In a new report by think tanks Ember and Agora Energiewende, in 2020, Europe recorded its greenest electricity year ever with renewables overtaking fossil fuels as the European Union’s main source of electricity with the launch of new online projects and a shrink in the use of coal-power.
A new report by British think tank Ember and German outfit Agora Energiewend showed that for the first time, more electricity was generated from renewable sources like wind and solar than from fossil fuels in the European Union (EU).
Data showed that in 2020, renewable sources generated 38% percent of the 27-member state bloc’s electricity, while fossil fuels such as coal and gas contributed to 37% of the electricity.
Rapid growth in wind and solar has forced coal into decline but this is just the beginning. Europe is relying on wind and solar to ensure not only coal is phased out by 2030, but also to phase out gas generation, replace closing nuclear power plants, and to meet rising electricity demand from electric cars, heat pumps and electrolysersDave Jones, Senior electricity analyst of Ember
Since 2015, there has been rapid growth in the use of wind and solar energy, and last year, one-fifth of EU electricity came from these sources. Denmark achieved the highest proportion of wind and solar power, contributing 61% of its electricity needs while Ireland achieved 35% and Germany 33%. On the other hand, Slovakia and the Czech Republic were below 5%, contributing the lowest share of renewables.
With respect to fossil fuels, coal powered electricity drastically reduced with only 13% contribution to Europe’s electricity in the last year. Highlighting the collapse, the report stated, “Coal generation fell in almost every country, continuing coal’s collapse that was well in place before Covid-19.”
Apart from accounting for 87% of the world’s carbon emissions, coal, oil, and gas is responsible for 4.5 million deaths each year as a direct impact of the air pollution it causes, amounting to around US$2.9 trillion losses each year.
The economic recovery after the pandemic must not be allowed to slow down climate protection. We therefore need strong climate policies – such as the Green Deal – to ensure steady progressDr. Patrick Graichen, Director of Agora Energiewende
Dave Jones, Ember’s senior electricity analyst and the lead author of the report mentioned how significant it is that Europe has reached this landmark moment at the start of a decade of global climate action. “Rapid growth in wind and solar has forced coal into decline but this is just the beginning. Europe is relying on wind and solar to ensure not only coal is phased out by 2030, but also to phase out gas generation, replace closing nuclear power plants, and to meet rising electricity demand from electric cars, heat pumps and electrolysers.”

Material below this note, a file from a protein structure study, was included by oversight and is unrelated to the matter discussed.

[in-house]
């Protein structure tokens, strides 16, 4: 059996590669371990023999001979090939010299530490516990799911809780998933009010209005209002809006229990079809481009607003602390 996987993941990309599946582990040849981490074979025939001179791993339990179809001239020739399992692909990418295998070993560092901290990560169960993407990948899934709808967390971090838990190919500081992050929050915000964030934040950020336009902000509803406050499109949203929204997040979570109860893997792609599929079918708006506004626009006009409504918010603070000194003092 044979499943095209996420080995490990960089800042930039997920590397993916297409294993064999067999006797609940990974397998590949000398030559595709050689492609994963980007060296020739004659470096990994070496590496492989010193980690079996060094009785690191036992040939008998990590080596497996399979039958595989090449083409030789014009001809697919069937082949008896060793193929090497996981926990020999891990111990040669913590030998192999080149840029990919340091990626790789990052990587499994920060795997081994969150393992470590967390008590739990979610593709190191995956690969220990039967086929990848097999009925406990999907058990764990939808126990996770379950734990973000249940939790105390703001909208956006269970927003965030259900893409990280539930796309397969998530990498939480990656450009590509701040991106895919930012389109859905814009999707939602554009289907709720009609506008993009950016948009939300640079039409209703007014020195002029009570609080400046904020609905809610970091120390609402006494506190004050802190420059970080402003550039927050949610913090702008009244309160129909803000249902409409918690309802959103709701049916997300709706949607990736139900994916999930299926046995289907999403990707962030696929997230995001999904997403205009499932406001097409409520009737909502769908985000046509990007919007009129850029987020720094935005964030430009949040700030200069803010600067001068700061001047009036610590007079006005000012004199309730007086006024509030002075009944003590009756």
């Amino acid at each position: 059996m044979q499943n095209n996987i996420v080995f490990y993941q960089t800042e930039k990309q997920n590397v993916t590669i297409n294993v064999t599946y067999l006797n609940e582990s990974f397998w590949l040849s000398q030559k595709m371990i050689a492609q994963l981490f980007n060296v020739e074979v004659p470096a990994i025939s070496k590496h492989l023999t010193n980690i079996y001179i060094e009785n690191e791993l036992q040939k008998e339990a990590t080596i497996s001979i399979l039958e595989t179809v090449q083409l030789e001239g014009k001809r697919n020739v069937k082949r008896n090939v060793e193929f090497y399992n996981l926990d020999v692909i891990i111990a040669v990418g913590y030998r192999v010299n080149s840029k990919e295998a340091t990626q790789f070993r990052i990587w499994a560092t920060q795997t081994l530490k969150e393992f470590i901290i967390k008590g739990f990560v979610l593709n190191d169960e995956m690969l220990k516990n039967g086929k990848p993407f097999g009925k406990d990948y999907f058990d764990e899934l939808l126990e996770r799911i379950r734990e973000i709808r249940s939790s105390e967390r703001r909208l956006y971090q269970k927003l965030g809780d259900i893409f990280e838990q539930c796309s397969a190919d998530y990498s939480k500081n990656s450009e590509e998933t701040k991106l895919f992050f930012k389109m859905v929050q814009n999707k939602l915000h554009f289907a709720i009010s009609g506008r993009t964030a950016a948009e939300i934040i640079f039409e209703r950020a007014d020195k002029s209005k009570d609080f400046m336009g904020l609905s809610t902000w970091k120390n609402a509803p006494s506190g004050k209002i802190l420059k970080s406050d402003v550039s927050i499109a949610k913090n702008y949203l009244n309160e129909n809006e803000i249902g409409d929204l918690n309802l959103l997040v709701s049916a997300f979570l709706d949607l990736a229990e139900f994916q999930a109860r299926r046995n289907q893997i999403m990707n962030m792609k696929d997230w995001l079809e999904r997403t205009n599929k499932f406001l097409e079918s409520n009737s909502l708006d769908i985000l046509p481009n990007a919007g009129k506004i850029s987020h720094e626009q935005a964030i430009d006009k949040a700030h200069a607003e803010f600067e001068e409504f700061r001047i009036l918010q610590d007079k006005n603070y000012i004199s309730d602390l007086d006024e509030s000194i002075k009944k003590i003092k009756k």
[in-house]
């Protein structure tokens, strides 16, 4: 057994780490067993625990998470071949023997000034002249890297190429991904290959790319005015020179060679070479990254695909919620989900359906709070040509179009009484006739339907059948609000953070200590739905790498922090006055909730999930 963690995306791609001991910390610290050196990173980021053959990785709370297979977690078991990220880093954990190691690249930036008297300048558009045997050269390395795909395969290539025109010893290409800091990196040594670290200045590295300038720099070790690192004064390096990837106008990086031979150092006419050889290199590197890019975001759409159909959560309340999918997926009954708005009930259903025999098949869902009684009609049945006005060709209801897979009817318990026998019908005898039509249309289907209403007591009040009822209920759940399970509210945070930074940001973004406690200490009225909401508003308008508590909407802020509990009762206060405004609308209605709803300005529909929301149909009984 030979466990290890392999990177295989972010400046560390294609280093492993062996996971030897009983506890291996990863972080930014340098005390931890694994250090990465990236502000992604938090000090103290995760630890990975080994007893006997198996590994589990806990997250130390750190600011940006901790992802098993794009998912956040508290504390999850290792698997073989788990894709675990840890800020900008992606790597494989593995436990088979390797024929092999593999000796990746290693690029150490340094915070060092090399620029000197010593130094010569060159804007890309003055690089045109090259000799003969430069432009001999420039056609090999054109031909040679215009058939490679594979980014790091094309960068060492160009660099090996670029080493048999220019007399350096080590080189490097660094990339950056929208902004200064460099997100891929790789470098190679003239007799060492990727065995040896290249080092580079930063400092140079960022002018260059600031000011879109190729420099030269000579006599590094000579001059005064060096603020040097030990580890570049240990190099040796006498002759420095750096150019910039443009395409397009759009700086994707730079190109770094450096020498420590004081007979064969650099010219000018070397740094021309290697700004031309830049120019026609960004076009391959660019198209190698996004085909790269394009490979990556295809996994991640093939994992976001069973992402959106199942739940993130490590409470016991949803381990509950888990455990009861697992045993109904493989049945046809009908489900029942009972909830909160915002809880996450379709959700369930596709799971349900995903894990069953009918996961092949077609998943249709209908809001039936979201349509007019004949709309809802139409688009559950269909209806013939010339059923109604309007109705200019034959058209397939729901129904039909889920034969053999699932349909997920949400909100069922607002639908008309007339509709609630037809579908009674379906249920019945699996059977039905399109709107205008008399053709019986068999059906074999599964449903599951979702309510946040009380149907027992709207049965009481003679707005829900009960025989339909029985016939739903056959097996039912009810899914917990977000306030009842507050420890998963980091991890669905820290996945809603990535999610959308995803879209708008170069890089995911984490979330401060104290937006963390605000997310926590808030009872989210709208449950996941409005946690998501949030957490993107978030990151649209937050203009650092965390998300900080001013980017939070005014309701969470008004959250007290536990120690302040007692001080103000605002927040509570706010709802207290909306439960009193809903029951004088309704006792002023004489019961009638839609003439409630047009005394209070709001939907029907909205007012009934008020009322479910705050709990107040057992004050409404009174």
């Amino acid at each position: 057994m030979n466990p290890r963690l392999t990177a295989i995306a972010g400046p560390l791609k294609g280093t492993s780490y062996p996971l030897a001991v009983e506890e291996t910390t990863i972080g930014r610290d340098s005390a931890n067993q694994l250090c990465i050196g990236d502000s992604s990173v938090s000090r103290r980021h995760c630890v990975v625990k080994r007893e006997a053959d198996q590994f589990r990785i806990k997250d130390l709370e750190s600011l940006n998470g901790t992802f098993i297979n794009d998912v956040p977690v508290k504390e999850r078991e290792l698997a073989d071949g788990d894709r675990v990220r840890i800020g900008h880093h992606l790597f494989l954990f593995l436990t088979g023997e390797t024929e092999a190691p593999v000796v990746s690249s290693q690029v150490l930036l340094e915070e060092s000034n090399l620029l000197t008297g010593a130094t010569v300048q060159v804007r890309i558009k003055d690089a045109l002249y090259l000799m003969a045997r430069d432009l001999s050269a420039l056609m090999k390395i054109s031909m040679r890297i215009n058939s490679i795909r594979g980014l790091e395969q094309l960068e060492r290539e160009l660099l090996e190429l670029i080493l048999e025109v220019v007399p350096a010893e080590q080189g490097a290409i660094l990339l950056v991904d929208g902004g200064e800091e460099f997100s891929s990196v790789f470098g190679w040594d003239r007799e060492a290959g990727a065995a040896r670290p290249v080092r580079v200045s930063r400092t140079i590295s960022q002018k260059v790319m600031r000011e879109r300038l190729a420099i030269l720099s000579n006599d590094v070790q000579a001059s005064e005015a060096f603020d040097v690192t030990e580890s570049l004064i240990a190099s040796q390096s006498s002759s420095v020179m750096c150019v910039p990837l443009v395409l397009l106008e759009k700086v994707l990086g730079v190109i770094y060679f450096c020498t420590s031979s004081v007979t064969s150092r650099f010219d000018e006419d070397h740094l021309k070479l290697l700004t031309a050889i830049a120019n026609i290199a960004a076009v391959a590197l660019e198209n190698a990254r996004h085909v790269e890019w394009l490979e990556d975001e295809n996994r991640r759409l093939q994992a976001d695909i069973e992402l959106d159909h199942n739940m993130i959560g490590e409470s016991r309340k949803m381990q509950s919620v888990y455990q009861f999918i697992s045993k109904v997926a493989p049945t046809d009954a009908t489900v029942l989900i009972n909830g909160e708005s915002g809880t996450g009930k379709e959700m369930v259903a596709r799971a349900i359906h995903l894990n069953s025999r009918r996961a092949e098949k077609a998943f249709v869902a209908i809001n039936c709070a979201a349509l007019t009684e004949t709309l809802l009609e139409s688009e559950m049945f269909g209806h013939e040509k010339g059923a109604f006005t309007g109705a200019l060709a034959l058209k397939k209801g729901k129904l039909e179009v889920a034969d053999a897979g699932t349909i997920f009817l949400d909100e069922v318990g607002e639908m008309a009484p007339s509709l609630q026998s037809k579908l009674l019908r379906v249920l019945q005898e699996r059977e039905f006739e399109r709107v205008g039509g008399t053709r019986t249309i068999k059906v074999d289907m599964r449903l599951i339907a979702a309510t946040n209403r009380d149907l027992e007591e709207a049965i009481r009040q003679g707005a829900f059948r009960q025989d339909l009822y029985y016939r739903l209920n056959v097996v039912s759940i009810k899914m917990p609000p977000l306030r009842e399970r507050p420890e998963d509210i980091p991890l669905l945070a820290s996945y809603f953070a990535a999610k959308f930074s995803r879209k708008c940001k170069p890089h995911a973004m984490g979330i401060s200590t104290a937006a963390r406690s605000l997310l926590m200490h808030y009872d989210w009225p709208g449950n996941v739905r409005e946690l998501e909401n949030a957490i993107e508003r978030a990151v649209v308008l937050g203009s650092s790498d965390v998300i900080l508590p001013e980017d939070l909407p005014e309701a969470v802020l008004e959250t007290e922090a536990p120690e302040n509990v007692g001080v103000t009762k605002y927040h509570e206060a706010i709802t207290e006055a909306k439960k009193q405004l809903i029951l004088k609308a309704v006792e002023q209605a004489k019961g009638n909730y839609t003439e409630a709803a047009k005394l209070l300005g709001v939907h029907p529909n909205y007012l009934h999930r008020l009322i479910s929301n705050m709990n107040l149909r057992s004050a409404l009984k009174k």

Data further showed that due to the COVID-19 lockdowns imposed on homes and businesses, there was a 4% drop in overall electricity demand in the EU, however the impact was felt more deeply by fossil fuel producers.
Dr. Patrick Graichen, Director of Agora Energiewende, said, “The economic recovery after the pandemic must not be allowed to slow down climate protection. We therefore need strong climate policies – such as the Green Deal – to ensure steady progress.”
To meet carbon emission reduction goals, many countries in Europe are shutting down polluting coal-plants and low electricity prices during the lockdowns also made some coal plants unprofitable to run compared with cheaper renewable sources.
Jones added how renewables will keep rising, because we keep installing more and more. “The jury’s out as to whether fossil fuels will rebound but if they do rebound it’s not expected to be by a lot.”
Back in December 2020, data published by online science platform Our World in Data in collaboration with Oxford University showed that renewable energy sources are rapidly decreasing in cost with solar energy especially dropping from US$359 per megawatt hour to just US$40 between 2009 and 2019 alone. This makes it by far the cheapest of all clean energy sources.
Lead image courtesy of Sungrow EMEA/Unsplash.